Wednesday, June 20, 2012

Wild Child Butler Knew These Mean Old Blues

These Mean Old Blues by George ‘Wild Child’ Butler appeared on Bullseye Blues in the early 1990s. The following review appeared in the June 1992 Jazz & Blues Report (Issue 171), although I have made slight stylistic revisions. This release is still available as a CD or as digital downloads. I received my review copy from Rounder Records, Bullseye’s parent company.

A fine set for harmonica blues fans, George ‘Wild Child’ Butler’s These Mean Old Blues (Bullseye Blues, are his first recordings since Funky Butt Lover in 1976 (now available on Rooster Blues). This London session captures some of the flavor of a Willie Dixon session. Some of these songs, The Devil Made Me Do It, and No One Woman’s Man, sound like songs Dixon wrote for Howlin’ Wolf.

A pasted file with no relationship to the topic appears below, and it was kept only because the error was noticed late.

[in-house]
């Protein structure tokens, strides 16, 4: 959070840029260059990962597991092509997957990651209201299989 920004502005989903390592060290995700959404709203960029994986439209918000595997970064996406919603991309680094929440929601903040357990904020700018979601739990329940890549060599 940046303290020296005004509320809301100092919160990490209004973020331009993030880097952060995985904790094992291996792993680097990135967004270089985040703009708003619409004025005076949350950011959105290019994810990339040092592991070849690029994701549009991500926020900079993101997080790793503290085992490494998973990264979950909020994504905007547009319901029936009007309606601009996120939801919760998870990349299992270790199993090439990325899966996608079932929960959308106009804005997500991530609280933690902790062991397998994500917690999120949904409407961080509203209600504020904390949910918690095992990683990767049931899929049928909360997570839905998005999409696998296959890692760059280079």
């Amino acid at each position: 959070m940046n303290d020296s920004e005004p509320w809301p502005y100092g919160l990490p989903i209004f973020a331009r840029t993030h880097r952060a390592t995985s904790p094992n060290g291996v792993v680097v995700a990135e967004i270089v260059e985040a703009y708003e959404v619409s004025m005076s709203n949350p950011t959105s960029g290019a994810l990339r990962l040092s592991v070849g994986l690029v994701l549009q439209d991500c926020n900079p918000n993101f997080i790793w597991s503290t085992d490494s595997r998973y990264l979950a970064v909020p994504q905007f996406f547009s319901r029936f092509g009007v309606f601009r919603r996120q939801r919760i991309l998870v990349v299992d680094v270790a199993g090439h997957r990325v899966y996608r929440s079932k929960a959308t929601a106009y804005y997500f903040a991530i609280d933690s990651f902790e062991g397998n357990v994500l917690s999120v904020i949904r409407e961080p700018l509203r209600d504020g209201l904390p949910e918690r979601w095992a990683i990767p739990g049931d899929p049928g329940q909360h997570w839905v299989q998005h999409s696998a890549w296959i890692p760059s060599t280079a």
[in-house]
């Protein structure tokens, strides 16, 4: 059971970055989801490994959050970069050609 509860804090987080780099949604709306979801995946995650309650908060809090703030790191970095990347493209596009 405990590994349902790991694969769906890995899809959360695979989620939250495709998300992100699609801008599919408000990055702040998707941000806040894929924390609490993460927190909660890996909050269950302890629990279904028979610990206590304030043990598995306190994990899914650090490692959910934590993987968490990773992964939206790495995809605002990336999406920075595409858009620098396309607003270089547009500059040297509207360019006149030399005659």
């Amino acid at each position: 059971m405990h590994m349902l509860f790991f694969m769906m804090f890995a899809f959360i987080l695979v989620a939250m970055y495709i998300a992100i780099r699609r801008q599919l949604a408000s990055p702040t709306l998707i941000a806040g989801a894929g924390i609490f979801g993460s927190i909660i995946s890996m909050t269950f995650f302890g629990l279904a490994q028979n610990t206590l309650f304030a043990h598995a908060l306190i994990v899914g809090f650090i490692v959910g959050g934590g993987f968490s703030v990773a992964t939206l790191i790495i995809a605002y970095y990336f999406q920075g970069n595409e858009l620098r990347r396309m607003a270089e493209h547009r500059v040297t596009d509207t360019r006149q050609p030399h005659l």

Butler is a capable, harmonica player who best suggests Sonny Boy Williamson, and he is a solid, ebullient, vocalist. He is particularly effective in a solo, country-blues mode (where he recalls the second Sonny Boy) such as on Walkin’ the Little Girl Home, where the mix of harp and narrative is very effective. Wild Child’s It’s a Pity is a nice Dixon-like topical minor-key blues.

Wild Child Butler may not be among the first-rank of post-war blues singers or harp-players, but he puts on a good show, and makes a good record. Overall, this is a tasty blues morsel.

Here is a video of the Wild Child performing.

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